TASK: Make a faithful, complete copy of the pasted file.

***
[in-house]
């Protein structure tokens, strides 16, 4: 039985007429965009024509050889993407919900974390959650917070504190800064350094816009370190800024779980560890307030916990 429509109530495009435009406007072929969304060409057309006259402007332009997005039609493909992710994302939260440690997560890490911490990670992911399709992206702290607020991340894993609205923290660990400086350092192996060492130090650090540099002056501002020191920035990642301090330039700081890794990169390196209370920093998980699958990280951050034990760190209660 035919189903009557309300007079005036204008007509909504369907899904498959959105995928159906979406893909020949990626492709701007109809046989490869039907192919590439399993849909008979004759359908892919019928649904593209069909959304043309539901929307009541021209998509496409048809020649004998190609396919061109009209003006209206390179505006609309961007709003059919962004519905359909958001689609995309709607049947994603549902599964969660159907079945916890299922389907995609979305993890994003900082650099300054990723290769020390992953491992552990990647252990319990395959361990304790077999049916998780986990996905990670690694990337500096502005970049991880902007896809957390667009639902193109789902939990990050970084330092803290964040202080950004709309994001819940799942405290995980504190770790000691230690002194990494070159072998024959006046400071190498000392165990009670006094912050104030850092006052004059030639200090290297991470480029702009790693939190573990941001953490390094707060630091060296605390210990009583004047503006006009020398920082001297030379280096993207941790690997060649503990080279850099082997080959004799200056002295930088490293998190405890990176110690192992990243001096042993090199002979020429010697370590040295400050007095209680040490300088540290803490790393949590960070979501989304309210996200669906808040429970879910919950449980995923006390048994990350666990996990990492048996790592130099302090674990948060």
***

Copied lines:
[in-house]
């Protein structure tokens, strides 16, 4: 039985007429965009024509050889993407919900974390959650917070504190800064350094816009370190800024779980560890307030916990 429509109530495009435009406007072929969304060409057309006259402007332009997005039609493909992710994302939260440690997560890490911490990670992911399709992206702290607020991340894993609205923290660990400086350092192996060492130090650090540099002056501002020191920035990642301090330039700081890794990169390196209370920093998980699958990280951050034990760190209660 035919189903009557309300007079005036204008007509909504369907899904498959959105995928159906979406893909020949990626492709701007109809046989490869039907192919590439399993849909008979004759359908892919019928649904593209069909959304043309539901929307009541021209998509496409048809020649004998190609396919061109009209003006209206390179505006609309961007709003059919962004519905359909958001689609995309709607049947994603549902599964969660159907079945916890299922389907995609979305993890994003900082650099300054990723290769020390992953491992552990990647252990319990395959361990304790077999049916998780986990996905990670690694990337500096502005970049991880902007896809957390667009639902193109789902939990990050970084330092803290964040202080950004709309994001819940799942405290995980504190770790000691230690002194990494070159072998024959006046400071190498000392165990009670006094912050104030850092006052004059030639200090290297991470480029702009790693939190573990941001953490390094707060630091060296605390210990009583004047503006006009020398920082001297030379280096993207941790690997060649503990080279850099082997080959004799200056002295930088490293998190405890990176110690192992990243001096042993090199002979020429010697370590040295400050007095209680040490300088540290803490790393949590960070979501989304309210996200669906808040429970879910919950449980995923006390048994990350666990996990990492048996790592130099302090674990948060």